Why you should learn to cherish the answer “it depends”

Why is everyone hating on the answer “it depends” in software development? Find out why we believe that it is exactly how you should always approach every project.

How we improved our agile development process by trial and error

Some time ago we were approached by a potential customer looking for a team to pick up his product development where another team have left it. We were given access to the codebase and backlog, so a short assessment gave us a general idea about the project. The project itself was interesting and we had experience with a similar tech stack, so all seemed well. Two weeks later, the deal was off the table mostly because of miscommunication. We failed to precisely answer the questions asked by our client. He failed to understand that there was no possibility to receive a different answer at that stage. Both parties “failed”, where the only one logical answer at this point was “it depends”.

The cause

We all love straight answers, both business and IT people. “Can it serve a million users?” “Sure it can.”; “Is it secure?” “Very much so” and so on. The expectation is always to provide a simple, binary answer and that’s exactly what you’ll get from some of the IT teams you will approach while looking for business partners.

To answer such questions honestly, a reliable and professional developer needs context. Providing an answer without that context requires making assumptions, and that’s not something that a reliable and professional developer does. “Can it serve a million people?” “Sure it can” – yeah, you can have a million registered clients, as long as they’ll use the system once a month on average and you’ll rent half of Amazon’s servers. “Is it secure?” “Very much so”  – just because you use SSL, a login and password, it doesn’t mean it will suffice.

Quickly made assumptions, without knowing the context, may simply be wrong. If you’re building a social network your users will visit daily, then SSL and one-factor authentication may not be enough to comply with the regulations of the domain that the developer team has no knowledge of. How could they, since you gave them no context?

This is where we come to the point: all of these questions have only one correct way answer and it is: “it depends”. The truth is that “it depends” should always be followed by an explanation on what it depends on.

“Can it serve a million people?”

“It depends on the traffic characteristics and how often users will use the system. If the system architecture is scalable, by adding additional resources you’ll be able to withstand increased traffic, but currently we are prepared to scale it up to 5,000 requests per second. It would require additional effort to prepare it for more than that.”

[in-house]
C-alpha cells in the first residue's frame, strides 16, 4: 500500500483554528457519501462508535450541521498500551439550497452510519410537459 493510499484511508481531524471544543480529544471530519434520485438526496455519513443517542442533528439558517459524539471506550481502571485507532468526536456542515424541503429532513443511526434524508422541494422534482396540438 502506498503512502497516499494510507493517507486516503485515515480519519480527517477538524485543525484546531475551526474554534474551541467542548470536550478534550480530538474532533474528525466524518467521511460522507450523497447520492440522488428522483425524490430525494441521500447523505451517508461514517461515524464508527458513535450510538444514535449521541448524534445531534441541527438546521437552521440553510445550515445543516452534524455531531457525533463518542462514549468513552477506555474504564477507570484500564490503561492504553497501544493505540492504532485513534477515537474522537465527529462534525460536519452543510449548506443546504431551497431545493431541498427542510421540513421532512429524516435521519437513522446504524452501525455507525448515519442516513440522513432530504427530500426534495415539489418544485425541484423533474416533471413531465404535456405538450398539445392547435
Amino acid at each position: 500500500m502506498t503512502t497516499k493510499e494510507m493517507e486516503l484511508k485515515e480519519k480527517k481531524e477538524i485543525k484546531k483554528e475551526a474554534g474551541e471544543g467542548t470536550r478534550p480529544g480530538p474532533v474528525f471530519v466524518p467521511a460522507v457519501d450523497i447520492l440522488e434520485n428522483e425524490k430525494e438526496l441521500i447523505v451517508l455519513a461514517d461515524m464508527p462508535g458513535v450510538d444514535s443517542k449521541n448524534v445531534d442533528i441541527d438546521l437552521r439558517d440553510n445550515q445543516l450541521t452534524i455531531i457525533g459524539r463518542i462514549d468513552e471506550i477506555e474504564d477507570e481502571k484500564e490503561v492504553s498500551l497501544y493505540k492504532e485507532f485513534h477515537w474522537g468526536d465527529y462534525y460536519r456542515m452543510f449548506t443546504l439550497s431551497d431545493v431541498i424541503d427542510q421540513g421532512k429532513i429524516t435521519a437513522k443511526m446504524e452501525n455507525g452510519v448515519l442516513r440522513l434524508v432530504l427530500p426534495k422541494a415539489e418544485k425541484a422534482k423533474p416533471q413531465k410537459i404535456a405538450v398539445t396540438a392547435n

This answer causes discussion, generates options, uncovers potential hidden challenges and shows the willingness of the team to provide what you need, not what you say you want.

It depends” is a good thing

You really should want to get the “it depends” answer sometimes, but on the other hand, getting it all the time means something’s off. To get the balance right consider the following tips:

  • Build the team’s knowledge. Providing context leaves less space to make assumptions.
  • Earn trust. Encourage honesty. Bad news is better than false news.
  • Stay away from teams that will answer “yes” to all of your questions. If they are afraid to challenge their assumptions, they cannot be trusted.
  • Avoid fixed price contracts, prefer time and materials. When the price is fixed, the scope is fixed, and holes in the context will be filled with assumptions that led to the cheapest solutions.
  • Do scowl at every “it depends” answer as long as it is followed by some meaningful explanation on what it depends. Even if you think it’s obvious that it should be known by now.
  • Find a CTO. In my experience a lot of “it depends” answers from technical teams are a result of not addressing non-functional requirements correctly (it’s often hard to do that for a non-technical, business person). It’s not a coincidence that most software startups are set up with a technically savvy co-founder, even if all the programming is outsourced.

Time to end “it depends” hate

As you should see by now, the dreaded “it depends” answer is not as bad as people usually think. It’s not a sign of lack of skills or experience, but on the contrary, it can be a sign of a professional approach to the problem and being honest with the business partner. Do not get impatient when you hear it – the best thing you can do, both rationally and economically, is to reply “Why is that and what does it depend on?”

 

Sensinum is a Polish software house providing top of the line software development services to companies, marketing agencies and teams. If you look for a subcontractor or a software house to cooperate on your own project, you’re in the right place. Sensinum provides you with a communicative team of highly experienced developers working regularly on advanced projects. Don’t lose your opportunity, contact us and consult your software idea for free.

Peter
Peter Software Engineer / CTO